BERLIN, March 1 (Reuters) - German inflation probably picked up in February, surpassing the European Central Bank’s target of a rate just under 2 percent for the first time in more than four years, regional data suggested on Wednesday.
With federal elections set for September in Germany, the inflation figures are likely to fuel debate about an end to the European Central Bank’s loose monetary policy.
Preliminary data from several German states showed that consumer price inflation accelerated across the country, mainly driven by higher food, energy and transportation costs.
In the most populous state, North Rhine-Westphalia, annual inflation rose to 2.3 percent from 1.9 percent in January. It reached 2.5 percent in Hesse, 2.4 percent in Saxony, 2.2 percent in Baden-Wuerttemberg, 2.1 percent in Bavaria and 2.0 percent in Brandenburg.
The state readings, which are not harmonised to compare with other euro zone countries, will feed into nationwide inflation data due at 1300 GMT.
A Reuters poll conducted before the release of the regional data suggested overall consumer price inflation rose to 2.1 percent in February from 1.9 percent in January, the highest rate since September 2012.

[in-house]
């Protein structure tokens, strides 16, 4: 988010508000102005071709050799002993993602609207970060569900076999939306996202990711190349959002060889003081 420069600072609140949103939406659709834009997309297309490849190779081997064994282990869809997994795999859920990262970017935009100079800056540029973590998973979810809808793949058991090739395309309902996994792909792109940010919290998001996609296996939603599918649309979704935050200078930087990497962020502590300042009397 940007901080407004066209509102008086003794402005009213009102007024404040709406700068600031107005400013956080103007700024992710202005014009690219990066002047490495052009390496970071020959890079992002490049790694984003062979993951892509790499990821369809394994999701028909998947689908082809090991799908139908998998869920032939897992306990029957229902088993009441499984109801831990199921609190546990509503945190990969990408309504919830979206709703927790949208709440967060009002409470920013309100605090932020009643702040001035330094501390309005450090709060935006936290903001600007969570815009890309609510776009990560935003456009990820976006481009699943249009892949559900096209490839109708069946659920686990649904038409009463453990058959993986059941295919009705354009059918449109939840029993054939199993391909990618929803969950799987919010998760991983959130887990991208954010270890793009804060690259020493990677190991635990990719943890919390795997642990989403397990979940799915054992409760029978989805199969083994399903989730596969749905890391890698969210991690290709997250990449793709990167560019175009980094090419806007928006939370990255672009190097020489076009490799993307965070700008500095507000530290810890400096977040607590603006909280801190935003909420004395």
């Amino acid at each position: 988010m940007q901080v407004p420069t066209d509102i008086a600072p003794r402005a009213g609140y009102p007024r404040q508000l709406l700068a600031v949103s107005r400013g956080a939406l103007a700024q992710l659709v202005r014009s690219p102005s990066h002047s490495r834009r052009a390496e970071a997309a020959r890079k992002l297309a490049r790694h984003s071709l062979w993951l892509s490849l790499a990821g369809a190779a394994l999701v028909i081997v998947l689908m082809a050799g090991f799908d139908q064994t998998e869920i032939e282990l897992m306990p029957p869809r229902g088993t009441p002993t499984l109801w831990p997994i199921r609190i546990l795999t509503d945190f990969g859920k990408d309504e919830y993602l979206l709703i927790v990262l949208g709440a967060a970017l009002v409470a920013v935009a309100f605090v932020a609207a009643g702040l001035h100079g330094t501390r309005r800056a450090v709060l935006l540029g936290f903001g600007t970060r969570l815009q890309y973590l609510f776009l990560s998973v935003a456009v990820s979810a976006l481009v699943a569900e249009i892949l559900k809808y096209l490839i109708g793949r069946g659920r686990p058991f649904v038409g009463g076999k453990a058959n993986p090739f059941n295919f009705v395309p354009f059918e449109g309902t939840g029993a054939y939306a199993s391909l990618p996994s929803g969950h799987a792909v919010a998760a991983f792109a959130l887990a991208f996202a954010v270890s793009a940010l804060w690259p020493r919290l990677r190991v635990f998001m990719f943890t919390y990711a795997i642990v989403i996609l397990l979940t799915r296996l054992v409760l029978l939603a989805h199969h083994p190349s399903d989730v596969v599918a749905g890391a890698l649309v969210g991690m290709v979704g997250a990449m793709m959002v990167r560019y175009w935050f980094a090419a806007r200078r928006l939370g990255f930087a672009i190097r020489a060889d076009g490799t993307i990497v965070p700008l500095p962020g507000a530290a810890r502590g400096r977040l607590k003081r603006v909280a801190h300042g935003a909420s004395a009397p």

Capital Economics analyst Jennifer McKeown said the state readings supported the forecast, but German core inflation, which strips out volatile energy and food costs, was likely to remain weak in the coming months.
“This should encourage the ECB to implement its asset purchases as planned,” McKeown said.
The inflation rate for the entire euro zone is expected to rise to 2.0 percent in February from 1.8 percent in January, economists polled by Reuters said. Those figures are due on Thursday.
The ECB has slashed interest rates and adopted a bond-buying programme worth 2.3 trillion euros to pump money into the region’s economy.
A sustained rebound in German inflation would give Bundesbank President and ECB rate setter Jens Weidmann more grounds to argue for a reduction in the ECB’s bond-buying programme, a scheme that he has often criticised.
The German central bank has warned that homes in large German cities are 15 to 30 percent overpriced, in a message that stoked further fears about the side-effects of the ECB’s stimulus. (Editing by Larry King)